An important randomized trial shows that when vitamin D is supplemented at high doses in the last three months of pregnancy, there is a fall in the occurrence of enamel defects in the deciduous (milk) and permanent teeth of the offspring by half, over the next 6 years, compared to a low dose supplementation. However, the incidence of caries was not affected.
The research titled ‘Vitamin D Supplement During Pregnancy and Enamel Defects in Offspring’ is published in the jounral JAMA Pediatrics.
Enamel defects refer to enamel breakdown, opacity in the molars, and other characteristic findings. are among the most prevalent of dental problems the world over, affecting almost 40% of schoolchildren. The lack of durable enamel results in toothache, pain on consuming hot or cold foods or beverages, the rapid onset and progression of tooth decay and cavities, and the need for tooth extraction in some patients.
It is a matter of intense research to find the factors possibly contributing to its occurrence. This could be possibly counteracted by providing vitamin D supplements at high doses in the third trimester of pregnancy.
The Copenhagen Prospective Studies on Asthma in Childhood 2010 cohort (COPSAC2010). Enrollment ran from March 2009 onward. This was a randomized double-blinded placebo-controlled clinical trial.
There were 623 participants, all women at 24 weeks of pregnancy given 2400 IU of vitamin D from this point to 1 week after delivery. This was in addition to the standard supplement of 400 IU/day. 588 of their children were also followed up throughout the study period. At 6 years of age, the teeth of the children were examined in 84% of cases, making up 496 children.
At follow up, enamel defects were looked for.
It was found that the risk of enamel defects in both the milk teeth and the permanent teeth was cut by half. However, there was no change in the risk of caries.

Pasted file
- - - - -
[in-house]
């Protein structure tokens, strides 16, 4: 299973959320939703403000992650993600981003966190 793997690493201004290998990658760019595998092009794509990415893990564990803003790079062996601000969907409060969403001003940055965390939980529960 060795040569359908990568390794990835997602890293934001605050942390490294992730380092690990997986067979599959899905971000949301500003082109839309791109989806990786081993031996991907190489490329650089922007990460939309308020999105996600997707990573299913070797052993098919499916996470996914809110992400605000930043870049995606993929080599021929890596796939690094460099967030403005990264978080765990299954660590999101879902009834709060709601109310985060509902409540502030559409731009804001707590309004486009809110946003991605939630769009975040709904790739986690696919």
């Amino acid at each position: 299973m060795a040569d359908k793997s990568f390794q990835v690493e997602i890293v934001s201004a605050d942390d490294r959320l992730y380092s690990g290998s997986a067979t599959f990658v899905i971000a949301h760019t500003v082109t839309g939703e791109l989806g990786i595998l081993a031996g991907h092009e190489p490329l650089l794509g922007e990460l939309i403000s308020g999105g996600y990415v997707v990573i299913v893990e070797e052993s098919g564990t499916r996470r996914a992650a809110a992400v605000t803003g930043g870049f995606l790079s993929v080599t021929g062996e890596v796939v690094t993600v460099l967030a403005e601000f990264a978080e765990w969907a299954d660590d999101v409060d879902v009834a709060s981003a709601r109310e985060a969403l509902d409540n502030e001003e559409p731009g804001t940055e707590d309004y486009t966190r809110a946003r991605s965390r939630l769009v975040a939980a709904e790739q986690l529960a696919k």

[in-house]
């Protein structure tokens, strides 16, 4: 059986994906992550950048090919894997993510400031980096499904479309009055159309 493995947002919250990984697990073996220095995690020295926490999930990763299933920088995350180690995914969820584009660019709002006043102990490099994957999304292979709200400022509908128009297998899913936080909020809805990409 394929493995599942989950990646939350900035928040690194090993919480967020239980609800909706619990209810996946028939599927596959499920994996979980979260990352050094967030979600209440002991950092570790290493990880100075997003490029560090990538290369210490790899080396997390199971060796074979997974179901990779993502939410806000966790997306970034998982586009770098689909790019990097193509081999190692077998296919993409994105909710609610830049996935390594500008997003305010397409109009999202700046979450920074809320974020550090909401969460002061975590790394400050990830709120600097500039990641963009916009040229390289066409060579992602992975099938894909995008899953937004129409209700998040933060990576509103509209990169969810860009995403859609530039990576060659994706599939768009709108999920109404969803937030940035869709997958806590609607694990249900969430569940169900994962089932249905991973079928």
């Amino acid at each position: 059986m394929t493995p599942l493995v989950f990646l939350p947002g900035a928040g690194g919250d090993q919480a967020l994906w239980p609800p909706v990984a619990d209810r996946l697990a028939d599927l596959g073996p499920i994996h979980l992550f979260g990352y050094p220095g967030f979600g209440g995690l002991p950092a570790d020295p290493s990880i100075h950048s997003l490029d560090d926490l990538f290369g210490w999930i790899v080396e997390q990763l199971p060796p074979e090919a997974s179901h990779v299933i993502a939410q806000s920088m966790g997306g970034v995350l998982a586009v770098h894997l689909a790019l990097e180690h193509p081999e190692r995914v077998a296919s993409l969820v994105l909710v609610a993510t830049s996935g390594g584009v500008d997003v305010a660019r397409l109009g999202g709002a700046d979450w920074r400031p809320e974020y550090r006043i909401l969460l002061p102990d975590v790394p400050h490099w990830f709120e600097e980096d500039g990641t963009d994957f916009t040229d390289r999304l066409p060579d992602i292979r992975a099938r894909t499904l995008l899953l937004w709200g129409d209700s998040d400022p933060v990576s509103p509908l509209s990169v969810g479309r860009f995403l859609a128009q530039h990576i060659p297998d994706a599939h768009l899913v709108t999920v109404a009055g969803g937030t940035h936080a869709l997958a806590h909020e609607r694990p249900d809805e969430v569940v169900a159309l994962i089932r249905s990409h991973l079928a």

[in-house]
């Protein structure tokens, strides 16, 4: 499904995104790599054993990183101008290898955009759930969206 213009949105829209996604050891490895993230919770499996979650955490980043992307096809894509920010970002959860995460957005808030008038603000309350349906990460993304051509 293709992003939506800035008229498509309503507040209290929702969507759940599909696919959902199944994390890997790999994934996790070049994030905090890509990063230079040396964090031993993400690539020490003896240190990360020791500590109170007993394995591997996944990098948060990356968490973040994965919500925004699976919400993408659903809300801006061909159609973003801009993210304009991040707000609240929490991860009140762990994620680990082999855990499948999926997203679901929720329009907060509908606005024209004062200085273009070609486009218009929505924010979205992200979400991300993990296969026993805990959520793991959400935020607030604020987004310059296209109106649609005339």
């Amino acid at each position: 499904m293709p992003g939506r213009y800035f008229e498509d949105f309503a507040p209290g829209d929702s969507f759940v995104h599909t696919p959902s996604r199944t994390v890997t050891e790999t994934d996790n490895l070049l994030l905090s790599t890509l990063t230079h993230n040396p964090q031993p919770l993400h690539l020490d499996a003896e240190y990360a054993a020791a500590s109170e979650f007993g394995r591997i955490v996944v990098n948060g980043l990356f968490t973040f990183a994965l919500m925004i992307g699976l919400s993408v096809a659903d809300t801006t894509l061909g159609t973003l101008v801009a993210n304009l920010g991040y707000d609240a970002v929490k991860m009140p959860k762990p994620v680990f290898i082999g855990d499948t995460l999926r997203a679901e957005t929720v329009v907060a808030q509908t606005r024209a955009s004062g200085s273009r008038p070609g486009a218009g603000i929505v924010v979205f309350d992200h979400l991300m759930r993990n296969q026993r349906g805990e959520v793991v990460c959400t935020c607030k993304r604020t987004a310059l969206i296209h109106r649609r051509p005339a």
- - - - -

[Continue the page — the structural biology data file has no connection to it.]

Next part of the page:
Even though the two groups of patients were randomly assigned, to avoid any bias in the composition of the groups, other oral health habits were also considered. For instance, the use of fluoride toothpaste has been shown to reduce enamel defects, by another team of researchers. In fact, the presence of stannous and chitosan in toothpaste is also beneficial in this regard.
The frequency of brushing the teeth, and the use of flossing and other oral hygiene practices is also associated with better dental health. The impact of differences in these parameters on the prevalence of enamel defects in the two groups was therefore ruled out by analysis of possible confounding factors. The results show that lifestyle factors like the above are equally present in both groups.
Secondly, sunlight is a key factor in ensuring that vitamin D is present at adequate levels in the blood, including those who are at high latitudes and who are on high doses of the vitamin. However, this is not a source of bias in this study as equal numbers of patients in both groups were exposed to sunlight at similar levels.
After ruling out potential sources of bias due to lifestyle factors, the administration of high-dose supplements is found to reduce the risk of enamel defects in the children at 6 years of age, in both the milk teeth and the permanent teeth. This suggests an effective means of intervention during pregnancy to reduce the rate of dental disease in later life.
Deng X, Niu W. Vitamin D Supplement During Pregnancy and Enamel Defects in Offspring. JAMA Pediatr. Published online January 27, 2020. doi:10.1001/jamapediatrics.2019.5728
Nørrisgaard PE, Bønnelykke K, Bisgaard H. Vitamin D Supplement During Pregnancy and Enamel Defects in Offspring—Reply. JAMA Pediatr. Published online January 27, 2020. doi:10.1001/jamapediatrics.2019.5731